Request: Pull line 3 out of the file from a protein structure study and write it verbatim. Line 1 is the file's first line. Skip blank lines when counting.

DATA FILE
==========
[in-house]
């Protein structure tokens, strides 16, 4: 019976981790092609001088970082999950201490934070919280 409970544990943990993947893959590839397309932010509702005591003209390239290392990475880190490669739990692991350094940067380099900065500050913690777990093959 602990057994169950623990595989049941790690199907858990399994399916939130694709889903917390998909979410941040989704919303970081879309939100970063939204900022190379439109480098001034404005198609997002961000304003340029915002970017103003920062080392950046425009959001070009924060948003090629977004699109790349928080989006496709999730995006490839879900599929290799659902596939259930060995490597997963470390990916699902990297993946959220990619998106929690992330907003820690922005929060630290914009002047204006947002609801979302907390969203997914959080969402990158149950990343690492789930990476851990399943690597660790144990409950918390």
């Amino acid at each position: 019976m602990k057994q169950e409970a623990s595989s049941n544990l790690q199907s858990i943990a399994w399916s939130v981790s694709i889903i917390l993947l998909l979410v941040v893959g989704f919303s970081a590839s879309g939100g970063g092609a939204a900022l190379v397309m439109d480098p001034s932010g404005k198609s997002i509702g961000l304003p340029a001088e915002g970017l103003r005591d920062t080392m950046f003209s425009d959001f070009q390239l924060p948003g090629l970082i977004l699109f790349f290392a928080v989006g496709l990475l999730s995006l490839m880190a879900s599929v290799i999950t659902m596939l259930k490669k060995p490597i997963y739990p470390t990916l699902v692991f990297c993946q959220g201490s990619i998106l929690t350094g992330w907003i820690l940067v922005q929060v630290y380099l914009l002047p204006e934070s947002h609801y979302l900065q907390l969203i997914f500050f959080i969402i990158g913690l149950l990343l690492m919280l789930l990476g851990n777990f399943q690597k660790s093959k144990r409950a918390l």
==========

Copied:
């Amino acid at each position: 019976m602990k057994q169950e409970a623990s595989s049941n544990l790690q199907s858990i943990a399994w399916s939130v981790s694709i889903i917390l993947l998909l979410v941040v893959g989704f919303s970081a590839s879309g939100g970063g092609a939204a900022l190379v397309m439109d480098p001034s932010g404005k198609s997002i509702g961000l304003p340029a001088e915002g970017l103003r005591d920062t080392m950046f003209s425009d959001f070009q390239l924060p948003g090629l970082i977004l699109f790349f290392a928080v989006g496709l990475l999730s995006l490839m880190a879900s599929v290799i999950t659902m596939l259930k490669k060995p490597i997963y739990p470390t990916l699902v692991f990297c993946q959220g201490s990619i998106l929690t350094g992330w907003i820690l940067v922005q929060v630290y380099l914009l002047p204006e934070s947002h609801y979302l900065q907390l969203i997914f500050f959080i969402i990158g913690l149950l990343l690492m919280l789930l990476g851990n777990f399943q690597k660790s093959k144990r409950a918390l």